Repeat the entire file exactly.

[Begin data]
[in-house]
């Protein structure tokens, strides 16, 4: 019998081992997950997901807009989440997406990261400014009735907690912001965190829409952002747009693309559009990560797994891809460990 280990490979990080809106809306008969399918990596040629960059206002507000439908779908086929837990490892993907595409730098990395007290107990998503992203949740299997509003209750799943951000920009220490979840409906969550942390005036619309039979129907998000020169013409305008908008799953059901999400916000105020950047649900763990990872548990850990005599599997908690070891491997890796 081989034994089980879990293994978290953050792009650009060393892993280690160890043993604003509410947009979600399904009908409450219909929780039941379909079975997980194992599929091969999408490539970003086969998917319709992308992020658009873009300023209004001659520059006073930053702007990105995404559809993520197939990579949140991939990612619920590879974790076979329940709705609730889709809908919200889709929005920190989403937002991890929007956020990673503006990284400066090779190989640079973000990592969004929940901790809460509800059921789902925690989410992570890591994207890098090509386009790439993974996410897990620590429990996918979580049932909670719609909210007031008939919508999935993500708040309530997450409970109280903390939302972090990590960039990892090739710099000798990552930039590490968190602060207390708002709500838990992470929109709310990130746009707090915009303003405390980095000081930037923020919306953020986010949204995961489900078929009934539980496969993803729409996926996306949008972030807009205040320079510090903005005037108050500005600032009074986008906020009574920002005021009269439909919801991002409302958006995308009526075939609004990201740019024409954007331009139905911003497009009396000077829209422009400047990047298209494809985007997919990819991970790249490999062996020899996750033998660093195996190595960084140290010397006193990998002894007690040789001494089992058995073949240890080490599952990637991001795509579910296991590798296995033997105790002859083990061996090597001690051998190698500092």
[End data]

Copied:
[in-house]
């Protein structure tokens, strides 16, 4: 019998081992997950997901807009989440997406990261400014009735907690912001965190829409952002747009693309559009990560797994891809460990 280990490979990080809106809306008969399918990596040629960059206002507000439908779908086929837990490892993907595409730098990395007290107990998503992203949740299997509003209750799943951000920009220490979840409906969550942390005036619309039979129907998000020169013409305008908008799953059901999400916000105020950047649900763990990872548990850990005599599997908690070891491997890796 081989034994089980879990293994978290953050792009650009060393892993280690160890043993604003509410947009979600399904009908409450219909929780039941379909079975997980194992599929091969999408490539970003086969998917319709992308992020658009873009300023209004001659520059006073930053702007990105995404559809993520197939990579949140991939990612619920590879974790076979329940709705609730889709809908919200889709929005920190989403937002991890929007956020990673503006990284400066090779190989640079973000990592969004929940901790809460509800059921789902925690989410992570890591994207890098090509386009790439993974996410897990620590429990996918979580049932909670719609909210007031008939919508999935993500708040309530997450409970109280903390939302972090990590960039990892090739710099000798990552930039590490968190602060207390708002709500838990992470929109709310990130746009707090915009303003405390980095000081930037923020919306953020986010949204995961489900078929009934539980496969993803729409996926996306949008972030807009205040320079510090903005005037108050500005600032009074986008906020009574920002005021009269439909919801991002409302958006995308009526075939609004990201740019024409954007331009139905911003497009009396000077829209422009400047990047298209494809985007997919990819991970790249490999062996020899996750033998660093195996190595960084140290010397006193990998002894007690040789001494089992058995073949240890080490599952990637991001795509579910296991590798296995033997105790002859083990061996090597001690051998190698500092």